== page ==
|a film noir background and he uses his knowledge of older movies of that style and gives them a contemporary twist. To complement Philip’s vision, I’ve tried to render the spirit of the noir into something current and believable.” |
Washington saw his biggest design challenge in creating a backdrop that wouldset the tone for the film and, at the same time, enhance the mysterious twistsand turns of the plot. To do this, he found locations within San Francisco andestablished set designs that would lend themselves to modern-day detective work.
“ This is not a stylized picture,” Washington points out. “Ithas to be believable throughout. We had to find the real world of these investigatorsand, out of that reality, find something that’s dramatic but at the sametime logical.”
As the scouting went from San Francisco’s Mission District to the Bay,it became apparent that the landscape by the water was where a lot of the storywould play out best.
“ The water gave a theme to the picture that wasn’t in anybody’smind at first,” says director Philip Kaufman, who had originally lookedto the Mission District as the centerpiece of the film. “But down at thewharf, a crime scene can take on a whole new feel and become even eerier andcolder than at a lot of other areas of San Francisco often seen in films.”
Locations manager Rory Enke was more than happy that the San Francisco Bay waschosen for the film’s backdrop. “The bay offers one of the biggestuntapped resources of San Francisco because, essentially, the wilderness is rightnext to a city,” says Enke, who served as the Northern California locationmanager for Stephen King’s “The Green Mile” and who has spenta lot of time sailing in the bay. “As we continued our research, we founda lot of creepy little places to set the crime scenes.”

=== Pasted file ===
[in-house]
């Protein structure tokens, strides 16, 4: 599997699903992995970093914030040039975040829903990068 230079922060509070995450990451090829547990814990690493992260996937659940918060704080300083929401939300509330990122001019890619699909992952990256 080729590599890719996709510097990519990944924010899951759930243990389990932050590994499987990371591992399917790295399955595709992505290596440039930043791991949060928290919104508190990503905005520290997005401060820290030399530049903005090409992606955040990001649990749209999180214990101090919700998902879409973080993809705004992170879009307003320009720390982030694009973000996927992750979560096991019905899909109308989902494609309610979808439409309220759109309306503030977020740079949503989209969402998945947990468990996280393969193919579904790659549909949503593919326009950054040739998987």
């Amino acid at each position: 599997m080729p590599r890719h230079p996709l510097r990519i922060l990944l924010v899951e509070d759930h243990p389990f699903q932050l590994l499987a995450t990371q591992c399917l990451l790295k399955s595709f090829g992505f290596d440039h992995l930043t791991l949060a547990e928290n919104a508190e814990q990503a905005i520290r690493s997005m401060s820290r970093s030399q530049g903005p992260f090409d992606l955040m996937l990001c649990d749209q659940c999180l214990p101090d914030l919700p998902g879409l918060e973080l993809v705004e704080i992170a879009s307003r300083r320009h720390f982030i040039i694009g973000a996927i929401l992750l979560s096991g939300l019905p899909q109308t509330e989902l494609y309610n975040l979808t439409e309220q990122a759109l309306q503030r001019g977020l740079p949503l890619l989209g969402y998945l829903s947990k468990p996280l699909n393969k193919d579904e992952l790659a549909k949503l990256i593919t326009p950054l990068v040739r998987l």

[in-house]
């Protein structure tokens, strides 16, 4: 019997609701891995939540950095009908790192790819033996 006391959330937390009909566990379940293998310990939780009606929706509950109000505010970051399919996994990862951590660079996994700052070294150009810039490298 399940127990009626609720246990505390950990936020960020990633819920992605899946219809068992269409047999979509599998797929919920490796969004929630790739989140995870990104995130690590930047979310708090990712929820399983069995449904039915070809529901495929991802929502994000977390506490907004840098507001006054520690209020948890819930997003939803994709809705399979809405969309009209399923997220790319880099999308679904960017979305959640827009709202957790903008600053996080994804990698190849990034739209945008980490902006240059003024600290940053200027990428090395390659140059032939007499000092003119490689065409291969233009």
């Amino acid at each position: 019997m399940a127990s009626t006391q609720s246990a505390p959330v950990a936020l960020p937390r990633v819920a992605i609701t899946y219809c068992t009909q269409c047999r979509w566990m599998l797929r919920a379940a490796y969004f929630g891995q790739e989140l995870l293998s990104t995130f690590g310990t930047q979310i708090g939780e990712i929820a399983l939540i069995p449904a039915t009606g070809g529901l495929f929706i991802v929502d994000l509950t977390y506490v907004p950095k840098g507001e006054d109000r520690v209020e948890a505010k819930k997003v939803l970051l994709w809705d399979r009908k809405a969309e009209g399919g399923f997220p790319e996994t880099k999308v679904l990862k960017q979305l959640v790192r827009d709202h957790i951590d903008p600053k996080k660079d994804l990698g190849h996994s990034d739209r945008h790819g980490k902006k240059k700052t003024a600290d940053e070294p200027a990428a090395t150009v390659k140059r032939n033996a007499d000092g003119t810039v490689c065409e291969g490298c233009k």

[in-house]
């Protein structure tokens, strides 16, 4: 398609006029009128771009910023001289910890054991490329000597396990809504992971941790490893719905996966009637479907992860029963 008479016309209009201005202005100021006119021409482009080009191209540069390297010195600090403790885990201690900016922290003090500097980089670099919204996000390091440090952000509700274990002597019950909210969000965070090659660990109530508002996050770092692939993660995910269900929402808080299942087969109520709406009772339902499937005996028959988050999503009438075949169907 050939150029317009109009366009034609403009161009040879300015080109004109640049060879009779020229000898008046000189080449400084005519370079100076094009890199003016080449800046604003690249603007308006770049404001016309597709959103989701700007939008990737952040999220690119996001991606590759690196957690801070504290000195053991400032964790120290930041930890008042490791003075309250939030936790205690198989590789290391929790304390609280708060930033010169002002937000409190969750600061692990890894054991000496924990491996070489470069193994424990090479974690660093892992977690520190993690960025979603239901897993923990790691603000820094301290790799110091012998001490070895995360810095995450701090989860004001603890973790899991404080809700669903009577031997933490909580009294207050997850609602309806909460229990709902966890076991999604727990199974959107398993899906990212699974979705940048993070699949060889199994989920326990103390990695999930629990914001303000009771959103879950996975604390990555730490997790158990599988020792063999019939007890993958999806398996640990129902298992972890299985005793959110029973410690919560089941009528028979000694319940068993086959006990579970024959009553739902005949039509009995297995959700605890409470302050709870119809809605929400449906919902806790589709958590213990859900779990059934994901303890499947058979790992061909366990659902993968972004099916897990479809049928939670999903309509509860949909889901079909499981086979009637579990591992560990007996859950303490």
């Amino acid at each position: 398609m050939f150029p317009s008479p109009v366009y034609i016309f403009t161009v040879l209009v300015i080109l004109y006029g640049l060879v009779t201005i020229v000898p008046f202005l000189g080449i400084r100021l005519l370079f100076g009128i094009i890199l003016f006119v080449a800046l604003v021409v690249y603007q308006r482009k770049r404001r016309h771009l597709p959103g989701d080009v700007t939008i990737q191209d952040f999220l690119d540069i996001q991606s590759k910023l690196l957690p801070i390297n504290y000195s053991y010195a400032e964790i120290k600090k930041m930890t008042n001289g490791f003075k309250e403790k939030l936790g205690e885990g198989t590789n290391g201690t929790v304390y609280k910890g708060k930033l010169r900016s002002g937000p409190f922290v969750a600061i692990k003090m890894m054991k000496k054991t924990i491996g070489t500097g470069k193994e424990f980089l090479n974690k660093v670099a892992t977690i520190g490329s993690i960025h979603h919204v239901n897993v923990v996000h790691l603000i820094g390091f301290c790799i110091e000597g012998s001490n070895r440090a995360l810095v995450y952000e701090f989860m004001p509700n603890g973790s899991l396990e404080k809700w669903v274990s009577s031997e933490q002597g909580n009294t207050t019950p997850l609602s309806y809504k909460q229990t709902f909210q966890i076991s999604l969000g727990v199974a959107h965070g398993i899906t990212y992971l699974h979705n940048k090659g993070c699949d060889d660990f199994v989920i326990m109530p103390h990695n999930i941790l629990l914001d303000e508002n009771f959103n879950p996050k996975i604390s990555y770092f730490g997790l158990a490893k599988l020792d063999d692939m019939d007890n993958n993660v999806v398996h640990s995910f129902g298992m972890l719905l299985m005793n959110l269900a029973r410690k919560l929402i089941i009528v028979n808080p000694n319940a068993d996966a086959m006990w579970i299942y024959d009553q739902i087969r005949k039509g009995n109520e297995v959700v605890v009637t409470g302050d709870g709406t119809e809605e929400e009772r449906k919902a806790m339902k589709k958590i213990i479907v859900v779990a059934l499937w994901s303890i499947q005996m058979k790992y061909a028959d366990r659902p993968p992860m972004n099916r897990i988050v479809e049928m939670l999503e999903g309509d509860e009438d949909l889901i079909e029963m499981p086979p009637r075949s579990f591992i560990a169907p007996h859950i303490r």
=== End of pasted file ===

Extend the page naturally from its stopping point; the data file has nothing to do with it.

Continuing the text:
One such scene takes place behind Pacific Bell Park, home of the San FranciscoGiants baseball team, and the site where, in reality, the body of a young girlhad been discovered almost a year before. In the film, homicide inspectors Shepardand Delmarco are investigating a murder on the rocks at the edge of the water.As the two examine the victim’s body, a night game is in progress in thestadium and 40,000 fans, who are standing up and shouting every time the Giantsget a hit, become unwitting extras.
The Fisherman’s Wharf area was the site of another important scene in thefilm, this one using a herd of sea lions that, in actuality, took up residenceon the docks behind Pier 39 after the 1989 earthquake. Protected by the NationalMarine Fisheries, under whose jurisdiction the wild animals fall, there are noprovisions for film permits, and it took San Francisco’s former mayor WillieBrown to step in and clear the way with Pier 39’s Marine Mammal Centerso that the scene could be filmed. In fact, according to Enke, it was the firsttime that the sea lions have been used in a movie.
When the second unit arrived to set up the blue screen against which the sealions would be filmed, most of them jumped into the water and swam off anyway.
“ It’s tricky,” says Enke. “It’s a unique situation.You’re asking wild animals to hang around and perform in an urban setting.One day, they all got upset by a seagull with fishing line wrapped around itsleg. Another day, just as the sun went down and the second unit was set to roll,a huge sea lion chased all the others off, turned toward the camera and beganto perform, just as if he knew it was time for his close up!”
Once the sea lions were properly wrangled, the unique final sequence played itselfout, and “Twisted,” set against the backdrop of foggy San Francisco’sstrangely haunting waterfront, was one step closer to becoming a chilling taleof murder and redemption that audiences will not soon forget.
Producer Arnold Kopelson sums up the feelings about the film shared by the castand crew. “‘Twisted’ is one of those Hitchcock-like murdermysteries that will surprise audiences and keep them guessing until the veryend. That’s what a good movie is all about.”